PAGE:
“Paper came to Japan from China before records became reliable,” the papermaking instructor informed me. “When it came papermaking was exclusively in the hands and control of the aristocracy. Then in the 7th century there was a fight over succession to the Imperial throne between two brothers, Otomo no Oji and Oama no Oji.
“Otomo took control of the throne and drove Oama out. Oama fled to Yoshino where he studied as a monk and rallied followers. He also taught the people of Yoshino how to make paper while he was there. Then in the Jin Shin no Ra conflict of 673, Oama staged a successful coup-d’etat against his brother and acceded the throne to become Emperor Temmu. After that and as a result of Oama teaching the people of Yoshino how to make paper, the art of papermaking proliferated across Japan.”
The NARA Visitor Center & Inn
On the 23rd of July this year, 2015, Nara Prefecture opened the NARA Visitor Center & Inn on the south bank of the Sarusawa Pond next to Nara Park. With two walls worth of travel literature (one for Nara and the other for Kansai and elsewhere in Japan), three laptop computer terminals, several tablets, and free Wi-Fi in the Travelers’ Lounge, and multi-lingual staff on hand to answer questions, it has become the one stop shop for visitors to Nara. Its crown jewel is the free cultural activities. A different cultural activity is offered each day of the week and new seasonal activities are rotated into the schedule each month.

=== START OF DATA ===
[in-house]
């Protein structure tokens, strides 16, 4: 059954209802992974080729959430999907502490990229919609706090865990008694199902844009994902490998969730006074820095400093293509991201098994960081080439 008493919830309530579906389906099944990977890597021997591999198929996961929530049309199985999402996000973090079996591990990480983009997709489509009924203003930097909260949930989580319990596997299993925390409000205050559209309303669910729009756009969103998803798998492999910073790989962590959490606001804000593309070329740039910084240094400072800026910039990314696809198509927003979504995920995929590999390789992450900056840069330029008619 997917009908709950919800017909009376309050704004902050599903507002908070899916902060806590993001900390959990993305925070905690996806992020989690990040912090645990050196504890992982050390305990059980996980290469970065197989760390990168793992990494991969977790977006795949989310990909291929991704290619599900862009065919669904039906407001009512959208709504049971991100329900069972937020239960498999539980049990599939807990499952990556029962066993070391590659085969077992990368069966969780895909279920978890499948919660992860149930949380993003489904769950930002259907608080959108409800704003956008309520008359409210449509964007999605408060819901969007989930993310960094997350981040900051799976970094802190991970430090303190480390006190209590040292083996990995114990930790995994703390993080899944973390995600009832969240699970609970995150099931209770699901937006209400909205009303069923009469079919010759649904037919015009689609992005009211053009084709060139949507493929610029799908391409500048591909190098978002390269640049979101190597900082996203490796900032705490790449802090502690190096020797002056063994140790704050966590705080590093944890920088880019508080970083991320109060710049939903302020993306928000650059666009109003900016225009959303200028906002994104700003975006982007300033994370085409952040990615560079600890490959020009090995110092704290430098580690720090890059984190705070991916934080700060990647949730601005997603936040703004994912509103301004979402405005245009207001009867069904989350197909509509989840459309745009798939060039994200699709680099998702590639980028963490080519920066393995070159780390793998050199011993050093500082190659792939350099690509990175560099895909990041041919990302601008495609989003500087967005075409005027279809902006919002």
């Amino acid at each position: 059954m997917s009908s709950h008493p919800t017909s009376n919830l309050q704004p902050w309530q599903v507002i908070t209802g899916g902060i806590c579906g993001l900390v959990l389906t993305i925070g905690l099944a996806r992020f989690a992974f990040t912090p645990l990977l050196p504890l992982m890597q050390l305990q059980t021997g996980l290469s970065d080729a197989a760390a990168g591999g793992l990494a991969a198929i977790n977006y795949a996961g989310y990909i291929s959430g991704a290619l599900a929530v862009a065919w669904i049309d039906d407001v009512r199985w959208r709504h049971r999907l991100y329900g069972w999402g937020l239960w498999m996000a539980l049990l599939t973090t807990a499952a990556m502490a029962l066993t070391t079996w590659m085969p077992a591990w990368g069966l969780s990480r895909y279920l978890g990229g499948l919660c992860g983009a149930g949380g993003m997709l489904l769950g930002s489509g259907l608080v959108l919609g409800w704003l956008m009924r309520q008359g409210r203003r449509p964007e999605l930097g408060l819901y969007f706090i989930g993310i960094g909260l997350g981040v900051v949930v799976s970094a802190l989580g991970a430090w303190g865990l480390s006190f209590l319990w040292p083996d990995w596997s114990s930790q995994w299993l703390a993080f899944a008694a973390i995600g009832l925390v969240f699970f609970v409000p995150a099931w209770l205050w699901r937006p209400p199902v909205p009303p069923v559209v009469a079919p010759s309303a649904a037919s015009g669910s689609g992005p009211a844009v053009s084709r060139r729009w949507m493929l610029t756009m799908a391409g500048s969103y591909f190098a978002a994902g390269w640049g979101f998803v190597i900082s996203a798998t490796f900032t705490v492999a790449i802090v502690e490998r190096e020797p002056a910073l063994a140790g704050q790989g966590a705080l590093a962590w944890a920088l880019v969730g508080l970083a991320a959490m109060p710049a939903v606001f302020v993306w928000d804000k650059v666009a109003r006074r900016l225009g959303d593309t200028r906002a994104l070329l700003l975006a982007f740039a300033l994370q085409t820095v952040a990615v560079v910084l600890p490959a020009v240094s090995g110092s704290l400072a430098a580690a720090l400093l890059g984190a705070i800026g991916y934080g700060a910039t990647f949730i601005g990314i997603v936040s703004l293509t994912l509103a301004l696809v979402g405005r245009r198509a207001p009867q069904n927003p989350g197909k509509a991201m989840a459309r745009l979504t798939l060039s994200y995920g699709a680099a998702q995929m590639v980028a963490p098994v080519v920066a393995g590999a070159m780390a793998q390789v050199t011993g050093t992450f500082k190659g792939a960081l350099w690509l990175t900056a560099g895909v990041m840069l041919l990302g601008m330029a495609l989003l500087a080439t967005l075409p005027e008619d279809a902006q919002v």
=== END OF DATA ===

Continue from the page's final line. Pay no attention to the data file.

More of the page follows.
Washi Paper Making
Japanese washi papermaking was rotated into the schedule for September and October and the classes are conducted and overseen by a washi master from Yoshino-cho. Participants had the option of making their own business cards or postcards, and an assortment of dried leaves, flowers, grasses, or decorative paper strips with patterns or characters were provided to add a decorative touch. Once participants have chosen their decorations, they take a wooden postcard or business card sized keta mold and sudare filter from the master and scoop it through a tub of liquid paper pulp (the pulp is made from a mix of white cedar bark, mulberry bark, and a locally produced filler pulp). Once the excess water has drained out it’s time to decorate one’s creations and seal the decorations into the postcards or business cards by ladling more pulp into each mold. Letting the finished products dry takes time but the Visitor Center will mail participants’ creations to their home or accommodations in Japan. The cards are an excellent souvenir and all the more special because you made it yourself. They are also much stronger than cards made from conventional paper pulp because of the length and durability of the natural fibers.
The NARA Visitor Center & Inn is a 10-minute walk from Kintetsu Nara Station. Walk downhill through the Higashi-Muki covered shopping street to the Sanjo-dori shopping street (not covered), turn left and then walk straight until you reach the Sarusawa Pond. The Visitor Center is the brown brick building on the far side of the pond.
From JR Nara Station go out the east exit and walk straight up the Sanjo-dori shopping street until reaching the Sarusawa Pond. The walk will take about 20-25 minutes.